Footage of health care workers killing a pet dog after its owners were sent into coronavirus quarantine has outraged social media users in China.
The video emerged as local authorities pursue the government's strict zero-case strategy.
The disturbing incident took place in Shangrao, Jiangxi province.
Health care workers strike corgi with crowbar
The video, captured on a security camera and shared online by the owner, shows a series of bangs startling the sleeping corgi out of its bed, broadcaster CNN reported.
Pandemic prevention officials in hazmat suits then enter the apartment. One of them hits the dog on the head with a crowbar.
The dog runs out of the room out of sight.
Local authorities in Xinzhou district, where the apartment complex is located, confirmed that the dog had been killed as part of disinfection measures.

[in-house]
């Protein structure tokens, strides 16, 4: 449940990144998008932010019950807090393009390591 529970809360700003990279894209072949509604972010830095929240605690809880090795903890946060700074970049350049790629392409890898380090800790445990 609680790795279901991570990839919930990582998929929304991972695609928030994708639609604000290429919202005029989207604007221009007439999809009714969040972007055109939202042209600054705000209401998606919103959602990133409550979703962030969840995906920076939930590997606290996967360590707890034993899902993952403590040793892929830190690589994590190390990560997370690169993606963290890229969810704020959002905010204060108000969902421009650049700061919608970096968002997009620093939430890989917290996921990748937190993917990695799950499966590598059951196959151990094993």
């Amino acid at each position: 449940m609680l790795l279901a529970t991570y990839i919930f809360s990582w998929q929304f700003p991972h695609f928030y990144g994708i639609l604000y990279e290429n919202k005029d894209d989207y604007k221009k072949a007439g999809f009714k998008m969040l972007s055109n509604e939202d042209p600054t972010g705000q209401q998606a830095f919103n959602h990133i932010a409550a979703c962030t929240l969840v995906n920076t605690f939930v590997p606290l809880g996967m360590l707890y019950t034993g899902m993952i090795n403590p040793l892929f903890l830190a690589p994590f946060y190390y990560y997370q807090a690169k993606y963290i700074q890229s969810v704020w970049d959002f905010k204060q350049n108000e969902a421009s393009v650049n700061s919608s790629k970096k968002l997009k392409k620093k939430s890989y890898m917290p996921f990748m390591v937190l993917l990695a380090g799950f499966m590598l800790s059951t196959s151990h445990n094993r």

It took place after the dog's owners were ordered to isolate themselves in a hotel after a COVID-19 case was discovered in their apartment compound.
Footage stirs outcry, prompts action
The video of the killing, shared last week, prompted a wave of anger against the way authorities have treated animals while enforcing COVID-19 prevention rules.
"Even if they thought the doggy was a threat or it was carrying the virus, they should at least have given it a test first," the corgi's owner, who identified herself only as Ms. Fu, told a Shanghai TV station.
"If a government that claims to serve the people enforces the law so brutally, can the government still be believed?" one user asked on the Chinese social media platform Weibo.
State-run broadcaster CCTV weighed in on Monday. It urged people "not to treat others' pets as livestock" and called for more humane and flexible treatment of pets during mandatory quarantines.
The workers have been "reprimanded and educated" and removed from their posts, the local government said.
The outcry highlighted changing attitudes toward dog-ownership in China. Denounced by Communist China's founder Mao Zedong as bourgeois, the country's pet population has ballooned in recent years.
kmm/wd (dpa, AFP)